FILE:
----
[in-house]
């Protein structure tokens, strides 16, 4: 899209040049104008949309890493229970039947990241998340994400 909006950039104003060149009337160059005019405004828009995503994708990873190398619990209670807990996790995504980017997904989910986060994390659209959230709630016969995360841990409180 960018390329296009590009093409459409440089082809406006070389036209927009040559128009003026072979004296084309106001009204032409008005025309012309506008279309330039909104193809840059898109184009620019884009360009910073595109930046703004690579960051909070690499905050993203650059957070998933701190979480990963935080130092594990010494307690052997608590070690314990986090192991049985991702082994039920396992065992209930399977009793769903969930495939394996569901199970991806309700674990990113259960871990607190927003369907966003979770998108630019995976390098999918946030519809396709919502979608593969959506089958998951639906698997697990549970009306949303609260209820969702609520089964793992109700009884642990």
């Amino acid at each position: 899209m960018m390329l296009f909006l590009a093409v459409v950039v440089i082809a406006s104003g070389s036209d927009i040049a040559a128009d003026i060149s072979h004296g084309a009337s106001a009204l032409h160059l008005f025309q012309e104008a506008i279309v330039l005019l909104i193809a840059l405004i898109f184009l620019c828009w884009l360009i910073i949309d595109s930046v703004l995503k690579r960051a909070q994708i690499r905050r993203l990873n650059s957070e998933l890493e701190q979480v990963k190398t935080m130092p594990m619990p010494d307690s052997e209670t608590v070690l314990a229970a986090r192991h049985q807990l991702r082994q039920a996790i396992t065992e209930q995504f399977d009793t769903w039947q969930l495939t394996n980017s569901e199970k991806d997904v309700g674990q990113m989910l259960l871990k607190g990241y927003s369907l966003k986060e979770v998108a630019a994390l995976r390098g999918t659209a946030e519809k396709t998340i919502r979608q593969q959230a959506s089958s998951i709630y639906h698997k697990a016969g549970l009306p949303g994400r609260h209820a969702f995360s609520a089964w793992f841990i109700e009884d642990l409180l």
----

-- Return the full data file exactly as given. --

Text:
[in-house]
């Protein structure tokens, strides 16, 4: 899209040049104008949309890493229970039947990241998340994400 909006950039104003060149009337160059005019405004828009995503994708990873190398619990209670807990996790995504980017997904989910986060994390659209959230709630016969995360841990409180 960018390329296009590009093409459409440089082809406006070389036209927009040559128009003026072979004296084309106001009204032409008005025309012309506008279309330039909104193809840059898109184009620019884009360009910073595109930046703004690579960051909070690499905050993203650059957070998933701190979480990963935080130092594990010494307690052997608590070690314990986090192991049985991702082994039920396992065992209930399977009793769903969930495939394996569901199970991806309700674990990113259960871990607190927003369907966003979770998108630019995976390098999918946030519809396709919502979608593969959506089958998951639906698997697990549970009306949303609260209820969702609520089964793992109700009884642990």
């Amino acid at each position: 899209m960018m390329l296009f909006l590009a093409v459409v950039v440089i082809a406006s104003g070389s036209d927009i040049a040559a128009d003026i060149s072979h004296g084309a009337s106001a009204l032409h160059l008005f025309q012309e104008a506008i279309v330039l005019l909104i193809a840059l405004i898109f184009l620019c828009w884009l360009i910073i949309d595109s930046v703004l995503k690579r960051a909070q994708i690499r905050r993203l990873n650059s957070e998933l890493e701190q979480v990963k190398t935080m130092p594990m619990p010494d307690s052997e209670t608590v070690l314990a229970a986090r192991h049985q807990l991702r082994q039920a996790i396992t065992e209930q995504f399977d009793t769903w039947q969930l495939t394996n980017s569901e199970k991806d997904v309700g674990q990113m989910l259960l871990k607190g990241y927003s369907l966003k986060e979770v998108a630019a994390l995976r390098g999918t659209a946030e519809k396709t998340i919502r979608q593969q959230a959506s089958s998951i709630y639906h698997k697990a016969g549970l009306p949303g994400r609260h209820a969702f995360s609520a089964w793992f841990i109700e009884d642990l409180l």